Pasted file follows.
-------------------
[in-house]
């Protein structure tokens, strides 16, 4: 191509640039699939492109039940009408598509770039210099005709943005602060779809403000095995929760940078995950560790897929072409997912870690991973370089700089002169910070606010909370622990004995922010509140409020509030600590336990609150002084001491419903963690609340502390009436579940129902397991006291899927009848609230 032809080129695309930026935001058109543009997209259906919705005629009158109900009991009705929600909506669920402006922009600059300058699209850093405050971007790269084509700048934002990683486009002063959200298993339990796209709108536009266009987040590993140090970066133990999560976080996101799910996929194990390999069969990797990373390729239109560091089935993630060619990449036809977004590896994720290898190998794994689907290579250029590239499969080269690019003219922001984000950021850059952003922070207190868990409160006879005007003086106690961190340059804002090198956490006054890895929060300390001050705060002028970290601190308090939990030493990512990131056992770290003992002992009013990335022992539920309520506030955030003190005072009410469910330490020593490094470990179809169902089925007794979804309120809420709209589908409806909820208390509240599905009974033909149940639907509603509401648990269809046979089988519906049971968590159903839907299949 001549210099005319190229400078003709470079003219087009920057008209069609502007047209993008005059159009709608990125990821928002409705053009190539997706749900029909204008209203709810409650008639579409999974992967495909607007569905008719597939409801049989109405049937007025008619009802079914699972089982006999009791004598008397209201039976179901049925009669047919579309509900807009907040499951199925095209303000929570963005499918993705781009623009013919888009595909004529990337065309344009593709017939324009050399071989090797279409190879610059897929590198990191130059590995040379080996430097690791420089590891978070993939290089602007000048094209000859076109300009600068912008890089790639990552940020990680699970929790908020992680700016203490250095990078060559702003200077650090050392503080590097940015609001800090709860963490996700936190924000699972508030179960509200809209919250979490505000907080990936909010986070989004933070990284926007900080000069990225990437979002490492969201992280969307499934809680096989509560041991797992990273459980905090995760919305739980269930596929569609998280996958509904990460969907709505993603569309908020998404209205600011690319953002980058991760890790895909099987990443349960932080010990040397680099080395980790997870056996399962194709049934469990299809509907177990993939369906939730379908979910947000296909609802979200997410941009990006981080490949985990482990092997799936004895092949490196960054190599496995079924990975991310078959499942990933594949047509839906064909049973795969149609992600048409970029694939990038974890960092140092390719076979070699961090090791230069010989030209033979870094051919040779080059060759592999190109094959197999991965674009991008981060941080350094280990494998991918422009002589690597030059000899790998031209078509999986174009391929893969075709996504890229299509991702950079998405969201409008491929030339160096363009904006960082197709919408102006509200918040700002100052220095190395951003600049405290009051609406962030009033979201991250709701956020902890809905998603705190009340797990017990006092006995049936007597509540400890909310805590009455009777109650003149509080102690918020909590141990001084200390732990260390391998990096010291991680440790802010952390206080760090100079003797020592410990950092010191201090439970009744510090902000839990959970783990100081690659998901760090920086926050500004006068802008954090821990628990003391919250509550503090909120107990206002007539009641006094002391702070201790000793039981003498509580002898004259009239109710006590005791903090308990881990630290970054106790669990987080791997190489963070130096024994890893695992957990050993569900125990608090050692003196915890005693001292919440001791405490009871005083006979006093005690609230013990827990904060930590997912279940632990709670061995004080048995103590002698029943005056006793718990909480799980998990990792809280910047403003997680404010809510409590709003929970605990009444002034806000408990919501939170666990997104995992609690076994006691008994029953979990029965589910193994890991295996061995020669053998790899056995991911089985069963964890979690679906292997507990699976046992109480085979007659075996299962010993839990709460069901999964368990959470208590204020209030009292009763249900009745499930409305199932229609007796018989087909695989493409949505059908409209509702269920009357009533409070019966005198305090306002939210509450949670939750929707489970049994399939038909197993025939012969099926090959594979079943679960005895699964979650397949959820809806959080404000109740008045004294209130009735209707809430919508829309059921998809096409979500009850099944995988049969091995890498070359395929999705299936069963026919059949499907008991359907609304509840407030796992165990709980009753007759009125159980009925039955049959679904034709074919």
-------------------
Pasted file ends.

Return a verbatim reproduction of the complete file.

[in-house]
């Protein structure tokens, strides 16, 4: 191509640039699939492109039940009408598509770039210099005709943005602060779809403000095995929760940078995950560790897929072409997912870690991973370089700089002169910070606010909370622990004995922010509140409020509030600590336990609150002084001491419903963690609340502390009436579940129902397991006291899927009848609230 032809080129695309930026935001058109543009997209259906919705005629009158109900009991009705929600909506669920402006922009600059300058699209850093405050971007790269084509700048934002990683486009002063959200298993339990796209709108536009266009987040590993140090970066133990999560976080996101799910996929194990390999069969990797990373390729239109560091089935993630060619990449036809977004590896994720290898190998794994689907290579250029590239499969080269690019003219922001984000950021850059952003922070207190868990409160006879005007003086106690961190340059804002090198956490006054890895929060300390001050705060002028970290601190308090939990030493990512990131056992770290003992002992009013990335022992539920309520506030955030003190005072009410469910330490020593490094470990179809169902089925007794979804309120809420709209589908409806909820208390509240599905009974033909149940639907509603509401648990269809046979089988519906049971968590159903839907299949 001549210099005319190229400078003709470079003219087009920057008209069609502007047209993008005059159009709608990125990821928002409705053009190539997706749900029909204008209203709810409650008639579409999974992967495909607007569905008719597939409801049989109405049937007025008619009802079914699972089982006999009791004598008397209201039976179901049925009669047919579309509900807009907040499951199925095209303000929570963005499918993705781009623009013919888009595909004529990337065309344009593709017939324009050399071989090797279409190879610059897929590198990191130059590995040379080996430097690791420089590891978070993939290089602007000048094209000859076109300009600068912008890089790639990552940020990680699970929790908020992680700016203490250095990078060559702003200077650090050392503080590097940015609001800090709860963490996700936190924000699972508030179960509200809209919250979490505000907080990936909010986070989004933070990284926007900080000069990225990437979002490492969201992280969307499934809680096989509560041991797992990273459980905090995760919305739980269930596929569609998280996958509904990460969907709505993603569309908020998404209205600011690319953002980058991760890790895909099987990443349960932080010990040397680099080395980790997870056996399962194709049934469990299809509907177990993939369906939730379908979910947000296909609802979200997410941009990006981080490949985990482990092997799936004895092949490196960054190599496995079924990975991310078959499942990933594949047509839906064909049973795969149609992600048409970029694939990038974890960092140092390719076979070699961090090791230069010989030209033979870094051919040779080059060759592999190109094959197999991965674009991008981060941080350094280990494998991918422009002589690597030059000899790998031209078509999986174009391929893969075709996504890229299509991702950079998405969201409008491929030339160096363009904006960082197709919408102006509200918040700002100052220095190395951003600049405290009051609406962030009033979201991250709701956020902890809905998603705190009340797990017990006092006995049936007597509540400890909310805590009455009777109650003149509080102690918020909590141990001084200390732990260390391998990096010291991680440790802010952390206080760090100079003797020592410990950092010191201090439970009744510090902000839990959970783990100081690659998901760090920086926050500004006068802008954090821990628990003391919250509550503090909120107990206002007539009641006094002391702070201790000793039981003498509580002898004259009239109710006590005791903090308990881990630290970054106790669990987080791997190489963070130096024994890893695992957990050993569900125990608090050692003196915890005693001292919440001791405490009871005083006979006093005690609230013990827990904060930590997912279940632990709670061995004080048995103590002698029943005056006793718990909480799980998990990792809280910047403003997680404010809510409590709003929970605990009444002034806000408990919501939170666990997104995992609690076994006691008994029953979990029965589910193994890991295996061995020669053998790899056995991911089985069963964890979690679906292997507990699976046992109480085979007659075996299962010993839990709460069901999964368990959470208590204020209030009292009763249900009745499930409305199932229609007796018989087909695989493409949505059908409209509702269920009357009533409070019966005198305090306002939210509450949670939750929707489970049994399939038909197993025939012969099926090959594979079943679960005895699964979650397949959820809806959080404000109740008045004294209130009735209707809430919508829309059921998809096409979500009850099944995988049969091995890498070359395929999705299936069963026919059949499907008991359907609304509840407030796992165990709980009753007759009125159980009925039955049959679904034709074919």